A four-compartment vessel was used for investigation of the effect of H2O2 concentration. 0.50 mL standard solution of H2O2 (0.98 mol L1) were pipetted into the first compartment, 0.50 mL of the solution of Cu(II) in the second, 3 mL of white wine in the third, and tartaric acid (pH = 3.5) and deionized water (total volume 10 ml) in the fourth compartment. After that, four more vessels in which different volumes of H2O2 solution was added to the first compartment of each (0.75, 1.00, 1.25 or 1.50 mL), while the volume of the other solutions in the rest of the compartments was kept constant

2.5. Investigation of the Effect of Cu(II) Concentration

0.50 mL standard solution of Cu(II) (0.001 mol L1) were pipetted into the first compartment, 0.50 mL of the solution of H2O2 in the second, 3 mL of white wine in the third, and tartaric acid (pH = 3.5) and deionized water (total volume 10 mL) in the fourth compartment of Budarin's vessel. After that, four more vessels in which different volumes of H2O2 solution was added to the first compartment of each (0.75, 1.00, 1.25 or 1.50 mL), while the volume of the other solutions in the rest of the compartments was kept constant.

2.6. Procedure for the Calibration Curve

0.50 mL white wine and standard solution of gallic acid were pipetted into the first compartment, 0.50 mL the solution of H2O2 in the second, 0.5 mL of Cu(II) in the third, and tartaric acid (pH = 3.5) and deionized water (total volume 10 mL) in the fourth compartment of Budarin's vessel. After that, four more vessels in which different volumes of H2O2 solution was added to the first compartment of each (1.00, 2.00, 3.00 or 4.00 mL), while the volume of the other solutions in the rest of the compartments was kept constant.

2.7 Analytical Parameters

In order to asses the precision and accuracy of the proposed method, the reaction rates were determined for five replicate determinations and the results are presented in Tables 1 and 2. The method was also applied for the determination of total phenols in white wines. The results are summarized in Table 3.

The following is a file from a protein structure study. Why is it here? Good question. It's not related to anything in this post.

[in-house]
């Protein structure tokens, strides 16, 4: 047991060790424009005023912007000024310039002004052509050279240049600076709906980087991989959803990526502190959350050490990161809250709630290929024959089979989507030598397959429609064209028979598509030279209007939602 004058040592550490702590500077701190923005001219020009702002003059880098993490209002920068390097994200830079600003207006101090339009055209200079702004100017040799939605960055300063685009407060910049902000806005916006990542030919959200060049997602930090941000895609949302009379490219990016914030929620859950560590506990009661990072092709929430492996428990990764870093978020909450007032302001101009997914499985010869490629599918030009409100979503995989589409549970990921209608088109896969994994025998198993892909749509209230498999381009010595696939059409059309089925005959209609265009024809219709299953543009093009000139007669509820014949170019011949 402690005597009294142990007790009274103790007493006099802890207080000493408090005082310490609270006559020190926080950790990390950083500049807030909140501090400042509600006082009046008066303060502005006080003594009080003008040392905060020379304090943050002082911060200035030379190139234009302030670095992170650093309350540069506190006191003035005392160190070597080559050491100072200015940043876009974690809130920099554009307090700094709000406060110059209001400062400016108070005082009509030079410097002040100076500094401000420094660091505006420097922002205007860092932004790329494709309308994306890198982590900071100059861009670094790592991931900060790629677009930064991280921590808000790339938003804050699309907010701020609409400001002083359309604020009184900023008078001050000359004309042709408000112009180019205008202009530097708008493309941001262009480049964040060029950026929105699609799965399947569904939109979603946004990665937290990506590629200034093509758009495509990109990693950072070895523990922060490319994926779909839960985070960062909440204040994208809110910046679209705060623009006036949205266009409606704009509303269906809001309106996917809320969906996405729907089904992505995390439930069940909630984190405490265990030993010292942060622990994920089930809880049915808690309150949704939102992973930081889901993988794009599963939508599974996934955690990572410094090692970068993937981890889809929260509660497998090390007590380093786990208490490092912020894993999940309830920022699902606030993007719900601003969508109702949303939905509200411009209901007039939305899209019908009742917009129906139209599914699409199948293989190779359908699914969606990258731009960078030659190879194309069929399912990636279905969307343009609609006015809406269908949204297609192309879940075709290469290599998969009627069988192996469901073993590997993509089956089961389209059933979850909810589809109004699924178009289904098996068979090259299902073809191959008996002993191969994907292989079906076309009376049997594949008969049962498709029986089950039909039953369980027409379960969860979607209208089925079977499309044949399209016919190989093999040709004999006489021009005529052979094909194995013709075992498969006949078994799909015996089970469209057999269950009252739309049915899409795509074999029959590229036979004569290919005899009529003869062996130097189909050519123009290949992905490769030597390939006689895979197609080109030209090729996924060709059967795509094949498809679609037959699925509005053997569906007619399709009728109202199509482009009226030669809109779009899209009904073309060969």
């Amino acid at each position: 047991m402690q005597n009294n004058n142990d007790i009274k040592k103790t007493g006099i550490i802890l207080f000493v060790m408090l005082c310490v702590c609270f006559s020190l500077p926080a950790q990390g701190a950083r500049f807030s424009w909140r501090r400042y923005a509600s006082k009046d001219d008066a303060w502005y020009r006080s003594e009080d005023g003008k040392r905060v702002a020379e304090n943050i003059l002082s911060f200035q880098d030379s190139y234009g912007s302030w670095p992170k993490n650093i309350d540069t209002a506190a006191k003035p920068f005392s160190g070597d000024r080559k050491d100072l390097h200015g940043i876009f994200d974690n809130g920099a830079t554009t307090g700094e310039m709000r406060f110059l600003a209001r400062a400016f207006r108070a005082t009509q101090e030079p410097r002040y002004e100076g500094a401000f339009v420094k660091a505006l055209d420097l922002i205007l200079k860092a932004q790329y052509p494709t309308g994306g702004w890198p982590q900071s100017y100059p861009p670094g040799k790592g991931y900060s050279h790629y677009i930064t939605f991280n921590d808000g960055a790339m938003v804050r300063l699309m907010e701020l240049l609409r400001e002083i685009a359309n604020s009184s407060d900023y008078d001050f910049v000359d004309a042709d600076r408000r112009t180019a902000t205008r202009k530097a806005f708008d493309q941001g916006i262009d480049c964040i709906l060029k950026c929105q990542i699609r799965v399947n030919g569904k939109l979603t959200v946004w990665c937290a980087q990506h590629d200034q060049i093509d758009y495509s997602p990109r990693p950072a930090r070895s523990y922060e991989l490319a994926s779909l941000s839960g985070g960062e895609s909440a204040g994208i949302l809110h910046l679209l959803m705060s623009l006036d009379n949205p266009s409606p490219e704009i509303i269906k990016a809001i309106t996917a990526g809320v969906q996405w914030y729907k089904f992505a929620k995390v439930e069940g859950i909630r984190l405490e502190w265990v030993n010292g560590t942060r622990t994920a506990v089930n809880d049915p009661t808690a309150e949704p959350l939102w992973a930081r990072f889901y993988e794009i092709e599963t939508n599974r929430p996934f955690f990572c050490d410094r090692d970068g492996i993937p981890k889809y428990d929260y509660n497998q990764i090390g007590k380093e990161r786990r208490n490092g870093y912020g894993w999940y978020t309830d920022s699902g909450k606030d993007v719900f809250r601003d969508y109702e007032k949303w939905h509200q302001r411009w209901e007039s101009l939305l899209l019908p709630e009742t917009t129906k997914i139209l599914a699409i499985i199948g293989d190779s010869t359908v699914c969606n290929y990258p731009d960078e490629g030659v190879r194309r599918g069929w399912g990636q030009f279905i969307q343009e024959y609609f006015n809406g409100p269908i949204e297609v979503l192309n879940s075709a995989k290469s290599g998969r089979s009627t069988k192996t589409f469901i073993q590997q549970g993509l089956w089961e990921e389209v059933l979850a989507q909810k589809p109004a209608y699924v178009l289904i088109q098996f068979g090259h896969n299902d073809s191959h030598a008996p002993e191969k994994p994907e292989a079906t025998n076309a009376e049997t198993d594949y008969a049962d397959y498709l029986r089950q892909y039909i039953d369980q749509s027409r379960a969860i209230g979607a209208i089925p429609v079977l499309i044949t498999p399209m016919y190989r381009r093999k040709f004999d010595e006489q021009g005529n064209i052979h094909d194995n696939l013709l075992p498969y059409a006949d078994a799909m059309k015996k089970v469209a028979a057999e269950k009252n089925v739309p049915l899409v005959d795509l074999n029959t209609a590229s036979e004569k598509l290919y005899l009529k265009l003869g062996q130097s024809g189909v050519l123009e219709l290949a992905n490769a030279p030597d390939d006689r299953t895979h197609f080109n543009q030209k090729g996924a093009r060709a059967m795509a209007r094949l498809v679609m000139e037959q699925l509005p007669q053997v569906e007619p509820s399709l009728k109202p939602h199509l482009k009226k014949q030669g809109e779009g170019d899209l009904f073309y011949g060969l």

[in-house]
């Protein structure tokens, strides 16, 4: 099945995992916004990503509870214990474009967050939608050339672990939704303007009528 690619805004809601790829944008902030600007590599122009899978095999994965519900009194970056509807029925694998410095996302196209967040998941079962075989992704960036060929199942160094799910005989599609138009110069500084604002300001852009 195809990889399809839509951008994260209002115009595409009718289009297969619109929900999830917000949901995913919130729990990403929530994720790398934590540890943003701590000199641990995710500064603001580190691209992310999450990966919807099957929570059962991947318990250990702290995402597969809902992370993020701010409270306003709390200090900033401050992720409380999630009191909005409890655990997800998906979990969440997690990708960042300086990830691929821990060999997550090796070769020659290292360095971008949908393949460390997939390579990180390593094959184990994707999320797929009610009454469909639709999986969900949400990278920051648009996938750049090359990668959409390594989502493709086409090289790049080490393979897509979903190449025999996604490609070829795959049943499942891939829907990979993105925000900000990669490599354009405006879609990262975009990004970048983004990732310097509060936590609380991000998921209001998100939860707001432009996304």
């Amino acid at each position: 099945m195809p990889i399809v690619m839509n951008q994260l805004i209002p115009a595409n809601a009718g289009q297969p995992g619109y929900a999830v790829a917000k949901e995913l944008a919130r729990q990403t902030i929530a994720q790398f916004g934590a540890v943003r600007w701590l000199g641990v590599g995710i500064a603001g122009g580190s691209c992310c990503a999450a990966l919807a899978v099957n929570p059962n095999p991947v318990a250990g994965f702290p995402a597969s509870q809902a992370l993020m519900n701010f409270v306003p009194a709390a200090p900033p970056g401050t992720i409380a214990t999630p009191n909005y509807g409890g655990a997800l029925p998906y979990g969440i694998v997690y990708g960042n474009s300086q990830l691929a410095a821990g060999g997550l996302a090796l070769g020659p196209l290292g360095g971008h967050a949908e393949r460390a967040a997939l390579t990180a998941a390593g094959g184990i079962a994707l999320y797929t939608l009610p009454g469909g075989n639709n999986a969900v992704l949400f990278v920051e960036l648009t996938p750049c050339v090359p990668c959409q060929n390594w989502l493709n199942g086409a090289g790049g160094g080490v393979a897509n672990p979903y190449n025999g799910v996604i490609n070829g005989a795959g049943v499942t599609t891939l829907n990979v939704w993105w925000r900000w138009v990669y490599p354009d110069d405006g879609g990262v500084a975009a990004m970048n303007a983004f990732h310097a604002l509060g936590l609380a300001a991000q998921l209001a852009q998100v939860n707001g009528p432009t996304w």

3. Results and Discussion

3.1. Mechanism of the Reaction

Some metal ions, SO2, organic acids, ethanol and phenolic compounds present in wine are susceptible to oxidation, and among them phenolic compounds are considered the major substances to cause oxidizing.11 However, the oxidation of phenols is very complicated, largely depending on phenolic composition and their levels, and that o-diphenols are the most oxidizable ones (Fig. 1).12

 

 

During the process of non-enzymic oxidation of wine, o-diphenols are oxidized to o-quinones.13

The quinones formed during the process as the primary products are unstable and may undergo further reactions. Quinones can spontaneously combine with nucleophilic compounds (including some phenols, sulphydryl compound and amines) due to their high electronic affinity and in the process the produced dimmers or polymers may rearrange their structure through an enol-like conversion reaction to form new diphenols.12

However, this reaction proceeds slowly in acid medium without catalytic amounts of iron and copper.13

In the presence of the catalyst Cu(II) the process occurs in several stages.14